I visited the famous Xanadu just today. You will be interested to know that it is now a shelter for squatters. A band of homeless people have moved in. Broke a sliding glass door in the back to gain access.

I visited the Xanadu in the Dells as a kid and always loved the artistic, free-flowing structure. I think it is a shame that this structure is as delapitated as it is. Many of the windows have been smashed out. The furniture that was once used in the office is now throughout the house. The cubicle walls are securing the broken windows. If any of you are interested in saving this blast from the past, act now! From the looks of it, there isn't much of a future for it.

Posted by: Ron | Feb 12, 2004 12:22:51 AM

Yari, If you thought Xanadu is beautiful in it's current state, check out the pics on this page... http://www.iot.ac.jp/building/itcentre/mirai98/xana/xana.htm.

I'm not sure what language the page is in, but the pics are of Xanadu way back when.

Enjoy!

Posted by: Ron | Feb 14, 2004 2:23:44 AM

It's great to see so many posts since I last checked! My name is Laura Whalen and my e-mail address, again, is [email protected] Please see my previous post for my thoughts about Xanadu.

Norm, You say that you were one of the original developers?? I would love to hear more about your experiences with these incredible structures and what your plans are for future projects. Please e-mail me if you have the time. I would really like to talk about your vision and amazing achievements!

Holly, I regret that I received your e-mail message and accidently deleted it. Therefore, I no longer have your e-mail address and have not been able to reply. If you are still interested, please write to me again. I apologize for the inconvenience and would really like to hear from you!

Ron, Thank you very much for the information and the link..

Sincerely, Laura Whalen

Posted by: Laura Whalen | Feb 14, 2004 11:38:41 PM

I just pasted by the Xanadu and noticed the for sale sign is no longer up and there seems to be work going on right in front of it whre there once was a pond of some sort. Does anyone know if the land was purchased and what is going to happen to Xanadu - I too am very interested in it.
Thank you,
Vanessa

Posted by: Vanessa | Feb 19, 2004 3:19:09 PM

The for sale sign is on the property, it's just been knocked down. You cannot see it from the road. I've called the number on the fallen sign, and the number has been disconnected. I have tried to locate the company offering the property for sale, but have not been able to find a listing in the greater Orlando/Kissimmee area.

Hopefully, within the next month I will find time to go to the department of public records to see if I can track the property owner. Wish me luck ;)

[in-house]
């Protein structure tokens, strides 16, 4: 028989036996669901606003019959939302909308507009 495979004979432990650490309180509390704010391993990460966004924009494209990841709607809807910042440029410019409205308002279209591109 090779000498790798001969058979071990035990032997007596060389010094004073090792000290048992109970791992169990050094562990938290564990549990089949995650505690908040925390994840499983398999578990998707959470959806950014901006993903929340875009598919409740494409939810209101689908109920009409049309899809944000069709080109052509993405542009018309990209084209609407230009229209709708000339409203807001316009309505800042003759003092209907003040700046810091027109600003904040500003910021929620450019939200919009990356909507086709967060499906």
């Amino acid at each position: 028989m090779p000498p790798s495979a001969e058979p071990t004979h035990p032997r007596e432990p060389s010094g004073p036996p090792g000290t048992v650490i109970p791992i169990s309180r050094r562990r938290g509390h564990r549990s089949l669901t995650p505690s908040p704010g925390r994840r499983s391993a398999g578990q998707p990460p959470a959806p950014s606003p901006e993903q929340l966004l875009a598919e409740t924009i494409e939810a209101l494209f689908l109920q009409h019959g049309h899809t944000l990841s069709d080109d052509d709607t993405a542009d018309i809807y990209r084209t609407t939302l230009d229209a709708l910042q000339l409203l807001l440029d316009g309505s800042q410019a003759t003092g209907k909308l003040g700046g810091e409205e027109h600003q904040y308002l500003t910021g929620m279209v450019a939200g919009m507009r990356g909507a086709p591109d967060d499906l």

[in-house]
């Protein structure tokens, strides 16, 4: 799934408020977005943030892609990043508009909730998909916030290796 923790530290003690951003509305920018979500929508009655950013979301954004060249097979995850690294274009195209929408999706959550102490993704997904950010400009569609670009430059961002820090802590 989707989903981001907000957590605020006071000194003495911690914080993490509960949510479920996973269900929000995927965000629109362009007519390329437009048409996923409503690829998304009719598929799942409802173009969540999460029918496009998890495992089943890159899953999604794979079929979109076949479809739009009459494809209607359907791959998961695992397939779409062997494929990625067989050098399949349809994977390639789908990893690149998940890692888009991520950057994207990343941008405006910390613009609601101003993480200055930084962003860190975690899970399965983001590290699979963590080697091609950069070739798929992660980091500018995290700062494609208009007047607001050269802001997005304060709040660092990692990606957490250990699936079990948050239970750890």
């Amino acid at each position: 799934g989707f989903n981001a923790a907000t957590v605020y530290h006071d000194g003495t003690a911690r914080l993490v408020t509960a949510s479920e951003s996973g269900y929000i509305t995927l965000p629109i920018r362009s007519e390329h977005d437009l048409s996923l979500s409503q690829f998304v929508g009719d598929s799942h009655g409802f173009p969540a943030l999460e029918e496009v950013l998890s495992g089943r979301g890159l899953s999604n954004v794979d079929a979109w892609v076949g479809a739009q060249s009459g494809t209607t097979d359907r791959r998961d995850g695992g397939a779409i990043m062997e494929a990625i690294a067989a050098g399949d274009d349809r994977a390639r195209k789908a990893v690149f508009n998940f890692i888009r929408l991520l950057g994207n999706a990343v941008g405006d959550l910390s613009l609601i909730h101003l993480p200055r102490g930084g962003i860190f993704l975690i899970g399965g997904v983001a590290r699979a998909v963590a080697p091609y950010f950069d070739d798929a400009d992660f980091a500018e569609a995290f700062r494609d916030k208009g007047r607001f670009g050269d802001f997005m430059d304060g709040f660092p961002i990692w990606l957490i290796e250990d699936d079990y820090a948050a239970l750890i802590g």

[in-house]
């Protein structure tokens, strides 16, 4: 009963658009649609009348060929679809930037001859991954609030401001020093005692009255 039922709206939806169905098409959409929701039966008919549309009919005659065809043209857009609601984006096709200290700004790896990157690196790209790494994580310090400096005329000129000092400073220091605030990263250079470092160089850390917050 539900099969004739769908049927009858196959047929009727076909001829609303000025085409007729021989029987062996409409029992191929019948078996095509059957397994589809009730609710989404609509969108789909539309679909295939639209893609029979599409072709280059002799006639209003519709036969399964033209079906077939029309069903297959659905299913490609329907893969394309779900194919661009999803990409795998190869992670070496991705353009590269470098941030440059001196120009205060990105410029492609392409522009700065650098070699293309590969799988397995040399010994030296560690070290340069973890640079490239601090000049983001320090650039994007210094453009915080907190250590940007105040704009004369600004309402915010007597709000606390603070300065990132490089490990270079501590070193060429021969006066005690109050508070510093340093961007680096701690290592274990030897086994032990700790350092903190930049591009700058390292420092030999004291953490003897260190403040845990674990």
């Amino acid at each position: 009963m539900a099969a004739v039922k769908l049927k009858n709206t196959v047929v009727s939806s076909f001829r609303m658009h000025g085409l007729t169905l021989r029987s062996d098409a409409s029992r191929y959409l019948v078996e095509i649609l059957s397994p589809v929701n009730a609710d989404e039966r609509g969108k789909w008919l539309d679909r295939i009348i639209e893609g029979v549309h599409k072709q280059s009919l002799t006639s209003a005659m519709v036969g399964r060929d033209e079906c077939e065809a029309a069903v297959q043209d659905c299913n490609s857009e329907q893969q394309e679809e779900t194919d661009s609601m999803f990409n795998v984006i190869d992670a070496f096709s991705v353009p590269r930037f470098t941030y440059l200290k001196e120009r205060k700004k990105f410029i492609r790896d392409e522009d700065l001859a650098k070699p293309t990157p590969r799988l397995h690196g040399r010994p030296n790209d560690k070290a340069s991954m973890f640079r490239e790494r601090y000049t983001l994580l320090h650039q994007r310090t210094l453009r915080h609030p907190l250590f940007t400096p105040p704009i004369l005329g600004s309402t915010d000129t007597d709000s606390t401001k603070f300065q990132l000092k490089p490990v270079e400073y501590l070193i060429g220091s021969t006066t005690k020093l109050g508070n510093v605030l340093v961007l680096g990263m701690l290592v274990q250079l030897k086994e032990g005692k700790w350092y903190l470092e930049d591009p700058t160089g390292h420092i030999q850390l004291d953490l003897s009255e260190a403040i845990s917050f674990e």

Another thing of interest. The creator (Bob Masters)and architect (Roy Mason) published a book in 1983 called "Xanadu: The computerized house of Tomorrow and How It Can Be Yours TODAY!" I found the book used on Amazon(around $10), in great condition. Parts of the book text are a bit cheezy, but it gives a wonderful insite on how Xanadu came about and the theories behind it. There are also a few beautiful color pictures of the Xanadu that was built in the Wisconsin Dells, which has since been demolished.

Enjoy,
Ron

Posted by: Ron | Feb 23, 2004 11:26:25 AM

Hello there -

I am so delighted to have found the Xanadu page! I'm originally from Western North Carolina, and one of the experiences I had as a child that had a tremendous impact on me was going to Gatlinburg, TN to see Xanadu with my parents.

Now, it's years later and I'm in graduate school studying material culture ... and I'm still fascinated by Xanadu. I'm particularly interested in the idea of the "home of the future" becoming a home of the past - I'm wondering what the final days of Xanadu in Gatlinburg were like, and what sort of place replaced it on the landscape. I'm also curious about local people's responses to and memories of Xanadu. Please feel free to email any information to me -- and thanks again for such a great resource.

Posted by: Erika | Mar 4, 2004 5:20:31 PM

Greetings All,
I just visited Xanadu yesterday, March 6 2004, and found that all the possible entrances, sliding glass doors, etc. , had been covered/boarded up with what looked like old cubicle walls. So, it looks like someone is taking pains to keep out others.

When I was there over last summer I got a few peeps into the structure and could not see that much damage(http://faculty.valenciacc.edu/ames/xanadu.htm).

Matt

Posted by: Matt Ames | Mar 7, 2004 4:59:27 PM

Hello,
I remember visiting the Xanadu House in the Wisconsin dells when I was a teenager. Since then I have been interested in the idea of building a normal sized house with the construction techniques used in the Xanadu. Unfirtunately it seems these things never went beyond the few models they had, so there is no real information about the econimics of building and owning one of these houses.

The Construction was advertised as less expensive than traditional methods, etc. If a few houses had been built with more traditional layouts and decor maybe they could have become popular. I hope the last remaining Xanadu is purchased by someone willing to restore it and live in it, even if they need to alter it a bit. It would be a shame to lose such a monument to the past's vision of the future.

-Chris

Posted by: Chris | Mar 15, 2004 10:09:17 AM